Enterococcus spp. is one of the most common opportunistic pathogens caused nosocomial infection after S. aureus in all gram-positive bacteria (13). It accounted for 8.42% (16043/190610) among all clinical isolates and ranked seventh, according to the results from the China antimicrobial resistance surveillance network (CHINET) in 2017. Severe infection caused by the Enterococcus would be a danger to the patient's life, and combination therapies of penicillin or ampicillin and aminoglycoside are usually used for the treatment of Enterococcus related infections (14). In addition, studies also shown that imipenem is certain clinically effective against Enterococcus infection (15,16). The determination standard of imipenem susceptibility testing against the Enterococcus is absence at present, and CLSI only mentioned that the susceptibility result of ampicillin can be used to predict the susceptibility to imipenem of E. faecalis. According to study, whether ampicillin susceptibility can accurately predict imipenem susceptibility of E. faecalis is associated with the susceptibility result of penicillin.
Grouped based on penicillin susceptibility results, for E. faecalis with opposite susceptibility results of penicillin and ampicillin, the CA, VME and ME of using ampicillin susceptibility to predict imipenem susceptibility was different. For example, for penicillin-resistant, ampicillin-susceptible E. faecalis, the CA of using ampicillin susceptibility to predict imipenem susceptibility tested by broth microdilution and disk dilution was 57.1% and 81.8%, respectively, and imipenem inter-mediate isolates accounted for 42.9% and 18.2%. For penicillin-resistant, ampicillin-resistant or penicillin-susceptible, ampicillin-susceptible E. faecalis, ampicillin susceptibility of broth microdilution could both accurately predict imipenem susceptibility (CA/VME/ME=100%/0%/0%). Conceicao N et al. also reported that E. faecalis isolates susceptible to both penicillin and ampicillin were also susceptible to imipemem tested by broth microdilution, and it was consistent with our study (8). It should be noted that for E. faecalis resistant to both penicillin and ampicillin tested by disc diffusion, ampicillin susceptibility could not be used to predict imipenem susceptibility (the CA and ME of ampicillin-impenem prediction was 77.8% and 22.2%). In recent years, penicillin-resistant, ampicillin-susceptible E. faecalis has been reported frequently (17,18). As Metzidie et al. reported, the detection rate was 31.4%, higher than that in our study (11% tested by broth microdilution and 8.7% tested by disc diffusion), and most strains was resistant to imipenem (18). Weinstein MP et al. found that the CA of using penicillin susceptibility to predict imipenem susceptibility tested by broth microdilution was 95.2%; and the CA of using ampicillin susceptibility to predict imipenem susceptibility tested by disk diffusion was 99.8% (ME=0.2%) (7). The result ignores penicillin-resistant, ampicillin-susceptibile E. faecalis, leading us to mistakenly believe that ampicillin susceptibility can predict imipenem susceptibility of all E. faecalis with different susceptibility phenotypes.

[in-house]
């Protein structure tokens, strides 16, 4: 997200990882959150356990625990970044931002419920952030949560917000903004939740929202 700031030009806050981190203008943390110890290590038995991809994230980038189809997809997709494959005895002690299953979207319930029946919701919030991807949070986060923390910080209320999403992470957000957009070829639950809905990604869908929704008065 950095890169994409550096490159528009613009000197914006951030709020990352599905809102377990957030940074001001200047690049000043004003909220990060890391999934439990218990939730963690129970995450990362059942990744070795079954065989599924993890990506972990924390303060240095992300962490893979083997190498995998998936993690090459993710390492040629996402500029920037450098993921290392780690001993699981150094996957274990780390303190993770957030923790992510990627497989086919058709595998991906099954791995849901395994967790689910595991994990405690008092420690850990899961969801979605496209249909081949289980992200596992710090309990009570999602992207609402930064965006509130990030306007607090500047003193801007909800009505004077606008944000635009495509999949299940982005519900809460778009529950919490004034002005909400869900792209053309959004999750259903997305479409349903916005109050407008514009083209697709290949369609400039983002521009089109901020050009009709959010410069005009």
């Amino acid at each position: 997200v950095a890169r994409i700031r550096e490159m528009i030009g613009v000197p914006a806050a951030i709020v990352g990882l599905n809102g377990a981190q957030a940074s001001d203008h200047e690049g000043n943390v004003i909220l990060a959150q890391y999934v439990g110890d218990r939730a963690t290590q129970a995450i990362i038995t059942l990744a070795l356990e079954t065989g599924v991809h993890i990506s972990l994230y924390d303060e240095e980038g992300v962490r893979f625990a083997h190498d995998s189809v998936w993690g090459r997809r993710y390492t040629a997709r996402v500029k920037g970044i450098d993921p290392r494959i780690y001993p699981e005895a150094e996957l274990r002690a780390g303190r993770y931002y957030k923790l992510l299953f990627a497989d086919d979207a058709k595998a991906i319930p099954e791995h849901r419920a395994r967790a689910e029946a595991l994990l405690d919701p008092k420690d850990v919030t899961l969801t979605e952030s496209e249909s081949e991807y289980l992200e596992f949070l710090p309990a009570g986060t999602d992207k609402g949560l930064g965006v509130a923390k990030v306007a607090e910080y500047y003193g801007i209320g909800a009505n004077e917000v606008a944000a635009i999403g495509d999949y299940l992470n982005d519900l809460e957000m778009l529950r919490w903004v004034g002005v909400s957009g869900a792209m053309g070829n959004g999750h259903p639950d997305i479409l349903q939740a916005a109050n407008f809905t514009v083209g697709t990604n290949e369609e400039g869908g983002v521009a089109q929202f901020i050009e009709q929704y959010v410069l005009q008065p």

In our study, the penicillin-resistant, ampicillin-susceptible E. faecium strains are rare (1/124), and for penicillin-susceptible, ampicillin-susceptible or penicillin-resistant, ampicillin-resistant E. faecium, the CA of using ampicillin susceptibility to predict imipenem susceptibility of was both 100%. And for all E. faecium, it was 99.2% tested by either broth microdilution or disk diffusion, which was both 98% in the study of Weinstein MP et al. Based on this, we believe that ampicillin susceptibility can predict imipenem susceptibility of E. faecalis, except for the rare penicillin-resistant, ampicillin-susceptible isolates.
This study evaluated the feasibility of using penicillin and ampicillin susceptibility to predict imipenem susceptibility of E. faecalis and E. faecium. In conclusion, the susceptibility result of ampicillin is superior to that of penicillin to predict imipenem in vitro activity for E. faecalis. And susceptibility of both of them can be used as a predictor of imipenem in vitro activity for E. faecium. However, it should be emphasized that ampicillin susceptibility cannot be used to predict imipenem susceptibility of E. faecalis and E. faecium with penicillin-resistant, ampicillin-susceptible susceptibility phenotypes.